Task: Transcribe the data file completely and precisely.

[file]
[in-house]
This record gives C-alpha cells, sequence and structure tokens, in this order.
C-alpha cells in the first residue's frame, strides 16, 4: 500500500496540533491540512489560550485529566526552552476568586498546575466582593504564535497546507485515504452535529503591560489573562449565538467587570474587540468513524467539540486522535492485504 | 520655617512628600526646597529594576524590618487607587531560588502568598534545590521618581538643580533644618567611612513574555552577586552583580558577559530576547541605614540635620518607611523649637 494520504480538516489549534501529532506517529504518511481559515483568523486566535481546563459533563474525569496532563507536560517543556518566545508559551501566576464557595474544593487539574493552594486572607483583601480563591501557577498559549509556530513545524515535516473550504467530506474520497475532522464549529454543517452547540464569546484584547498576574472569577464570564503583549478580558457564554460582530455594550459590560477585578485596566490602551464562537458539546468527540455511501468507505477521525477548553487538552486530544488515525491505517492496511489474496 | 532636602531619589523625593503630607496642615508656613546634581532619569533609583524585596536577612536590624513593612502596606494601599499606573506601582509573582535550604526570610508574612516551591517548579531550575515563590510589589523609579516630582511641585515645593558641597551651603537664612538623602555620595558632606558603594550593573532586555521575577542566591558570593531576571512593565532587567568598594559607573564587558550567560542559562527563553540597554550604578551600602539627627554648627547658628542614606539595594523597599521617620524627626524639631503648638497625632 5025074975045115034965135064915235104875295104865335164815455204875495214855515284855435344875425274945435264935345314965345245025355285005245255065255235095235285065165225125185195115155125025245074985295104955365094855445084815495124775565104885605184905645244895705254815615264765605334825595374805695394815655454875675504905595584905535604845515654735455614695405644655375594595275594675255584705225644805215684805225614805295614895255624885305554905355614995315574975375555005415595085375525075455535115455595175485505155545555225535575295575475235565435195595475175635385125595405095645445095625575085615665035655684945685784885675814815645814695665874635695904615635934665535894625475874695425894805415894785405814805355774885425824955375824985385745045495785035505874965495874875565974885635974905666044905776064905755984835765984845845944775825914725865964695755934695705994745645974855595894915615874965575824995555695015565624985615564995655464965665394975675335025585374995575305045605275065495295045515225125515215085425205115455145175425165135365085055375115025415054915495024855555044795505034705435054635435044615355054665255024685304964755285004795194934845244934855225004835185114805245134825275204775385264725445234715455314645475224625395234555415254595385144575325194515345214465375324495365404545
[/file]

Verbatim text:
[in-house]
This record gives C-alpha cells, sequence and structure tokens, in this order.
C-alpha cells in the first residue's frame, strides 16, 4: 500500500496540533491540512489560550485529566526552552476568586498546575466582593504564535497546507485515504452535529503591560489573562449565538467587570474587540468513524467539540486522535492485504 | 520655617512628600526646597529594576524590618487607587531560588502568598534545590521618581538643580533644618567611612513574555552577586552583580558577559530576547541605614540635620518607611523649637 494520504480538516489549534501529532506517529504518511481559515483568523486566535481546563459533563474525569496532563507536560517543556518566545508559551501566576464557595474544593487539574493552594486572607483583601480563591501557577498559549509556530513545524515535516473550504467530506474520497475532522464549529454543517452547540464569546484584547498576574472569577464570564503583549478580558457564554460582530455594550459590560477585578485596566490602551464562537458539546468527540455511501468507505477521525477548553487538552486530544488515525491505517492496511489474496 | 532636602531619589523625593503630607496642615508656613546634581532619569533609583524585596536577612536590624513593612502596606494601599499606573506601582509573582535550604526570610508574612516551591517548579531550575515563590510589589523609579516630582511641585515645593558641597551651603537664612538623602555620595558632606558603594550593573532586555521575577542566591558570593531576571512593565532587567568598594559607573564587558550567560542559562527563553540597554550604578551600602539627627554648627547658628542614606539595594523597599521617620524627626524639631503648638497625632 5025074975045115034965135064915235104875295104865335164815455204875495214855515284855435344875425274945435264935345314965345245025355285005245255065255235095235285065165225125185195115155125025245074985295104955365094855445084815495124775565104885605184905645244895705254815615264765605334825595374805695394815655454875675504905595584905535604845515654735455614695405644655375594595275594675255584705225644805215684805225614805295614895255624885305554905355614995315574975375555005415595085375525075455535115455595175485505155545555225535575295575475235565435195595475175635385125595405095645445095625575085615665035655684945685784885675814815645814695665874635695904615635934665535894625475874695425894805415894785405814805355774885425824955375824985385745045495785035505874965495874875565974885635974905666044905776064905755984835765984845845944775825914725865964695755934695705994745645974855595894915615874965575824995555695015565624985615564995655464965665394975675335025585374995575305045605275065495295045515225125515215085425205115455145175425165135365085055375115025415054915495024855555044795505034705435054635435044615355054665255024685304964755285004795194934845244934855225004835185114805245134825275204775385264725445234715455314645475224625395234555415254595385144575325194515345214465375324495365404545